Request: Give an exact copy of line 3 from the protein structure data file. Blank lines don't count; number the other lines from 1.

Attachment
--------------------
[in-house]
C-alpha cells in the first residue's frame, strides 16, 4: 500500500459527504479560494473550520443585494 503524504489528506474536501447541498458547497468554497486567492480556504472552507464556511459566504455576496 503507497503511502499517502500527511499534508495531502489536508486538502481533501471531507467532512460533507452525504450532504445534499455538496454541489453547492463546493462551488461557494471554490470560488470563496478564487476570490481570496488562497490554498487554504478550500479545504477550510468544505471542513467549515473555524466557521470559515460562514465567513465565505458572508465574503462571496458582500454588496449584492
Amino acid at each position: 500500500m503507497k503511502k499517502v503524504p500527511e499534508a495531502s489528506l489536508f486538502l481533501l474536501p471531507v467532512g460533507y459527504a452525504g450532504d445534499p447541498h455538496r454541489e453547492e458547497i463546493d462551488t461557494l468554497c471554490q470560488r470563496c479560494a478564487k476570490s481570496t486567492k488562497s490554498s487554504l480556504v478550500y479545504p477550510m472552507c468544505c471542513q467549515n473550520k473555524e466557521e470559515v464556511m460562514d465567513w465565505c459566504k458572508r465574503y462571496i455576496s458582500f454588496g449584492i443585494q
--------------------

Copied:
Amino acid at each position: 500500500m503507497k503511502k499517502v503524504p500527511e499534508a495531502s489528506l489536508f486538502l481533501l474536501p471531507v467532512g460533507y459527504a452525504g450532504d445534499p447541498h455538496r454541489e453547492e458547497i463546493d462551488t461557494l468554497c471554490q470560488r470563496c479560494a478564487k476570490s481570496t486567492k488562497s490554498s487554504l480556504v478550500y479545504p477550510m472552507c468544505c471542513q467549515n473550520k473555524e466557521e470559515v464556511m460562514d465567513w465565505c459566504k458572508r465574503y462571496i455576496s458582500f454588496g449584492i443585494q